A TV ad in St. Petersburg’s contested mayoral election claims Rick Kriseman “looked away” when a fringe mayoral candidate made a racist statement, but the ad misleads about the specifics of the incident and ignores what transpired later.
The ad paid for by a political action committee aligned with former Mayor Rick Baker, Seamless Florida, aims to contrast the “virtue” of Baker with that of Kriseman, comparing each man’s response to a racial tirade from longshot candidate Paul Congemi.
Congemi told black activists at a July 18 candidate forum to “go back to Africa,” spurring widespread condemnation and negative national headlines.
“When Rick Baker heard that, he went after Congemi,” the narrator in the ad says. “Rick Kriseman, he just looked away. Tolerating bigotry in silence is no virtue; taking it on is.”
The ad discusses an event that actually happened but distorts reality. We’ll explain why.
Here’s what happened at the forum
On July 18, six mayoral candidates gathered in the City Council chambers to participate in a mayoral forum moderated by St. Petersburg’s League of Women Voters.
The forum had a unique format that didn’t allow for debate.
Some questions were addressed to all six candidates, and other questions were only addressed to half of the panel. If a question was only addressed to half of the panel, then a candidate who was not asked could wave a “wildcard” to signal that he or she wanted to answer the question. Candidates were given three wildcards and were told that there would be no opportunities for rebuttals.
For the first 30 minutes, the forum went on without a hitch. That changed when Congemi used his wildcard to respond to a question about how to provide recreational activities for youth in the city. The question was only addressed to Theresa “Momma Tee” Lassiter, Kriseman, and Jesse Nevel, national chairman of the Uhuru Solidarity Movement, which helps organizes white support for black-led community social justice.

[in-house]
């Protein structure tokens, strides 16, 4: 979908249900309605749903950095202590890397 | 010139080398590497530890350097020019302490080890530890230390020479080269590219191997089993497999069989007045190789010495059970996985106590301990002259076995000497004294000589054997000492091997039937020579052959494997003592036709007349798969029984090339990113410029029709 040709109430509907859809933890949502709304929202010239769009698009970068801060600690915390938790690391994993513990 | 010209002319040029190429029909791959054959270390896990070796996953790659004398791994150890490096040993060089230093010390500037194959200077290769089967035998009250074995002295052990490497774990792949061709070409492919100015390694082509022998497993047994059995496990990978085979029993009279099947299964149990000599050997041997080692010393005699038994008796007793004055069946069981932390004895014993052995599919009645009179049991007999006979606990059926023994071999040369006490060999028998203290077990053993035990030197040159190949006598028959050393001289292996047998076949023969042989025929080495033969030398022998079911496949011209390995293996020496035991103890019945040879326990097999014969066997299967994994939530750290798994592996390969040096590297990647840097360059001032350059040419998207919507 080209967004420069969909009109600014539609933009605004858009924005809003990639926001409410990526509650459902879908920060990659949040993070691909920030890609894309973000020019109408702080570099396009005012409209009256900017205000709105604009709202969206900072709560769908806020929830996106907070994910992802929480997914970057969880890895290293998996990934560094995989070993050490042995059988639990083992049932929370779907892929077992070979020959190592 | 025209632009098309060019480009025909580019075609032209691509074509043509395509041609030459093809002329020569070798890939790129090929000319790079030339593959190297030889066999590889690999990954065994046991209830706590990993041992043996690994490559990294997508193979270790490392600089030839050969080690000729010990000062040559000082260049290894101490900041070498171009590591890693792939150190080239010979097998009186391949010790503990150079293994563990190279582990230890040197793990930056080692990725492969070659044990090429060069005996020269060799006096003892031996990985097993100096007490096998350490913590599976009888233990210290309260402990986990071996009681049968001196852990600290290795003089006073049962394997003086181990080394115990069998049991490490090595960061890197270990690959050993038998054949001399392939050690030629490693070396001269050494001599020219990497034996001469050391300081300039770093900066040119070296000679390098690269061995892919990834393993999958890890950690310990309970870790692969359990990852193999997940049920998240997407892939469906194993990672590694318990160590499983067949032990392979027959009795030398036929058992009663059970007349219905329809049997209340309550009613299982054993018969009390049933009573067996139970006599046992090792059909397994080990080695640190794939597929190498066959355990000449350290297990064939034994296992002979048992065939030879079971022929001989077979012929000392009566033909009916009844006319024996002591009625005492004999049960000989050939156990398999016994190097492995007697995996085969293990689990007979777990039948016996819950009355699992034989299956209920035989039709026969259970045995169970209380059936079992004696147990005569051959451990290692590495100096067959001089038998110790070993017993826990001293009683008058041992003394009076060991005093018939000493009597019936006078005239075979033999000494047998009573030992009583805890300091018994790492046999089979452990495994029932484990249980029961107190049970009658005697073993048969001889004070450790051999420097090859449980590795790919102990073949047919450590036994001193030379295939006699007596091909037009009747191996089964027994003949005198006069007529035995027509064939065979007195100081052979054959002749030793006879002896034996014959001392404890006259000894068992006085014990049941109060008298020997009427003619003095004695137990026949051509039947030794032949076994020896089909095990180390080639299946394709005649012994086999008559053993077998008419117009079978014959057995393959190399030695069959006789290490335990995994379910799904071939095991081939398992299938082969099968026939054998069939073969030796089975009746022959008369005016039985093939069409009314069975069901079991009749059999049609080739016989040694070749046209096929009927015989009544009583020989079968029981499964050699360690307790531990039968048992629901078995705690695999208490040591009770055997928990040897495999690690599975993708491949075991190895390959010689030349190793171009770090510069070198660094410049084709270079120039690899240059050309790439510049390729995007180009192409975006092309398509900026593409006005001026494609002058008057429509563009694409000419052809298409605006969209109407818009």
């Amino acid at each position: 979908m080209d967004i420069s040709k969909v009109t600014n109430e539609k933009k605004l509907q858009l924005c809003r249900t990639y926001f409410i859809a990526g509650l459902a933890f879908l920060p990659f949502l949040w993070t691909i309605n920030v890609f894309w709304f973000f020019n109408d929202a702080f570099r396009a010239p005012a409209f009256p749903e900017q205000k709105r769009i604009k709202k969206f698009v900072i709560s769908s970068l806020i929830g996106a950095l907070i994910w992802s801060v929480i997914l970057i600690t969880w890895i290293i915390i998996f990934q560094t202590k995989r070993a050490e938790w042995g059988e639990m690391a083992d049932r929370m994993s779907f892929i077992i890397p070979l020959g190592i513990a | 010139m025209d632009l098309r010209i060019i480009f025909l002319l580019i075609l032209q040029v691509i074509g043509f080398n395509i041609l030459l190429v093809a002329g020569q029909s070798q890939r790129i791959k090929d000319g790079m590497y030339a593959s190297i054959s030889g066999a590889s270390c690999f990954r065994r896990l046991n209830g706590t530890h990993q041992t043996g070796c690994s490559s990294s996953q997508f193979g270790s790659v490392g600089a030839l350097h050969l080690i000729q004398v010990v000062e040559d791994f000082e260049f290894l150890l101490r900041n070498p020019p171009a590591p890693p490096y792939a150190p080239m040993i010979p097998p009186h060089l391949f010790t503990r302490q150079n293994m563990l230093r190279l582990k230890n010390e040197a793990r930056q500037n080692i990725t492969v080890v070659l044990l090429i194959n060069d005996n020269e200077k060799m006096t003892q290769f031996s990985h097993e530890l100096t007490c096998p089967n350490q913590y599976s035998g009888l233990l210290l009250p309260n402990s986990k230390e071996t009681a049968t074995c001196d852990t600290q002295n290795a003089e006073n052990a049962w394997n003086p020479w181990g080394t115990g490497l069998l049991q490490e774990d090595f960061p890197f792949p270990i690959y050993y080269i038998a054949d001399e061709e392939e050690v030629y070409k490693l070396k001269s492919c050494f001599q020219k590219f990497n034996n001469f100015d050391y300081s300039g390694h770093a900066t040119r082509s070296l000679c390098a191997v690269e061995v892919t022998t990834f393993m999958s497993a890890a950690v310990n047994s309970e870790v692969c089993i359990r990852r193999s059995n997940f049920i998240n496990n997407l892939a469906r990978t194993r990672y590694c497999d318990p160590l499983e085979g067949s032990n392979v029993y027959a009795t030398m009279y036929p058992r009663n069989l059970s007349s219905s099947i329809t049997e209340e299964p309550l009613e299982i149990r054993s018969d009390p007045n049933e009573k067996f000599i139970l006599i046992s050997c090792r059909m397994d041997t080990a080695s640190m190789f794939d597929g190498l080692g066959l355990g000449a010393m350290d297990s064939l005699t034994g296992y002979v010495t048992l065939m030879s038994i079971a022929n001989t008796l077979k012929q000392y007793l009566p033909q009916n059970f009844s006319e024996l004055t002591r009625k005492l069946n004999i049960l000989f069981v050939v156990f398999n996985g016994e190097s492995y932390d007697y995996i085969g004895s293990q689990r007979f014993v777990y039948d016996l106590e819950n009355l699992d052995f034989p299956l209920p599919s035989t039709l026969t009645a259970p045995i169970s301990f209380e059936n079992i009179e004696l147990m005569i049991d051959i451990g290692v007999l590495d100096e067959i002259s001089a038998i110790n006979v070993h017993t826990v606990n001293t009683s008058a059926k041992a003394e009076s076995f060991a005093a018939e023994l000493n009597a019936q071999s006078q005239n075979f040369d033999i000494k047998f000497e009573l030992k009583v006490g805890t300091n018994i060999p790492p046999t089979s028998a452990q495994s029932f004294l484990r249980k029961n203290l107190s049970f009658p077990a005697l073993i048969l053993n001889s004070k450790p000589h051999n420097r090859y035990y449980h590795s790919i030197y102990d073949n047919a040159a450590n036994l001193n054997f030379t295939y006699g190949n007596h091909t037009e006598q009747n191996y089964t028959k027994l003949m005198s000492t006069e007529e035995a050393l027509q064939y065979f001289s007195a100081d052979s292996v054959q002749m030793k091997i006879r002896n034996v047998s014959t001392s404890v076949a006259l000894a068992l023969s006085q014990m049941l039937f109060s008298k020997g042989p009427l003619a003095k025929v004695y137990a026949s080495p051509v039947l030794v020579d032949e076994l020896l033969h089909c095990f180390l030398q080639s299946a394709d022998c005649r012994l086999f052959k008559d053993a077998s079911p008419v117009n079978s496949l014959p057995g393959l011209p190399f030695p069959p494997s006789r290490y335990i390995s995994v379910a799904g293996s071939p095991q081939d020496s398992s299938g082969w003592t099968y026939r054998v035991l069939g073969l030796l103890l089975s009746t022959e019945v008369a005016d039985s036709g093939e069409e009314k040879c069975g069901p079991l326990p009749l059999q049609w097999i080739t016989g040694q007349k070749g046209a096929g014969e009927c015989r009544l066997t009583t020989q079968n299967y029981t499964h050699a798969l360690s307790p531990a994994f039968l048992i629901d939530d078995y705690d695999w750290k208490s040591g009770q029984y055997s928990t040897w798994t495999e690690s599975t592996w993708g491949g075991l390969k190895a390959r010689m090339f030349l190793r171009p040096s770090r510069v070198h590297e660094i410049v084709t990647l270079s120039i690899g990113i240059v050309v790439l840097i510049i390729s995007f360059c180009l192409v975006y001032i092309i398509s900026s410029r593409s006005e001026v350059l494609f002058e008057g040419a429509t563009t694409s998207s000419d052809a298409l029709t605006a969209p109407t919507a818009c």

“Mr. Nevel, you and your people, you talk about reparations,” Congemi said. “The reparations that you talk about, Mr. Nevel, your people already got your reparations. Your reparations came in the form of a man named Barack Obama.”
Amid boos from the crowd, Congemi added: “My advice to you, my advice to you, if you don’t like it here in America, planes leave every hour. Go back to Africa, go back to Africa.”
Kriseman was seated next to Congemi. As Congemi talked about reparations, Kriseman can be seen with sealed lips, looking around. Another angle shows Kriseman glancing at the crowd and then looking at Congemi during parts of his outburst.
After Congemi’s remarks the crowd continued to bellow in opposition and Nevel called Congemi a “nonfactor”, but it settled after candidate Anthony Cates III, who is African-American, used his wildcard. He did not address what Congemi said, talking instead about a charity he worked with that helped students.
After Cates spoke, the moderator asked all six candidates how they would approach the homeless population. Kriseman was the first to answer, and he didn’t mention Congemi.
Kriseman said his administration had invested money to help family homelessness in the community.
The question then went to Lassiter and Nevel, who also didn’t mention what Congemi said (though Nevel did dismiss him as a “nonfactor” in the midst of Congemi’s rant).
However, when it was Baker’s turn to talk, he called out Congemi.
“I know we’re not supposed to respond to other things, but I first have to specifically reject the comments Mr. Congemi just made,” Baker said. “I just think in 2017 in St. Petersburg, Florida, I never would have dreamed we would’ve heard comments like that at a mayoral debate.”
“It is simply unacceptable to spew this kind of bigoted rhetoric,” he said. “Free speech should not compromise the dignity and respect of any person or community”
He said he didn’t want to bring more attention to the remarks at the time, adding that he regretted not speaking out then and there.
“I was reluctant to engage this candidate last night and draw even more attention to his disturbing message,” Kriseman wrote on Facebook. “I regret not doing so, though.”
Congemi’s last runs for mayor only garnered a few hundred votes. In 2009, Congemi referred to homosexuality as an “abomination” and spoke out against the St. Pete Pride festival.
Kriseman’s campaign said he has a long record of standing up against discrimination and pointed to his record of denouncing President Donald Trump’s decision to ban transgender people from serving in the military as well as his proposal during the campaign to ban Muslims.
A television ad paid for by Rick Baker’s PAC said he condemned racist comments from another candidate while Kriseman “just looked away.”
Baker did speak up during the mayoral forum. In doing so, he acknowledged that he was going against the organizers’ rules by not sticking to the question at hand and revisiting earlier comments.
Kriseman did not comment on what Congemi said that night. Neither did four other candidates at the forum. Kriseman waited until the next day, and was criticized for it. He said he did not want to bring more attention to the message in the moment but regretted not doing so.
The admaker misleads viewers by neglecting to include Kriseman’s later condemnation of what Congemi said.
This ad is partially accurate but omits substantial information about what happened. We rate it Half True.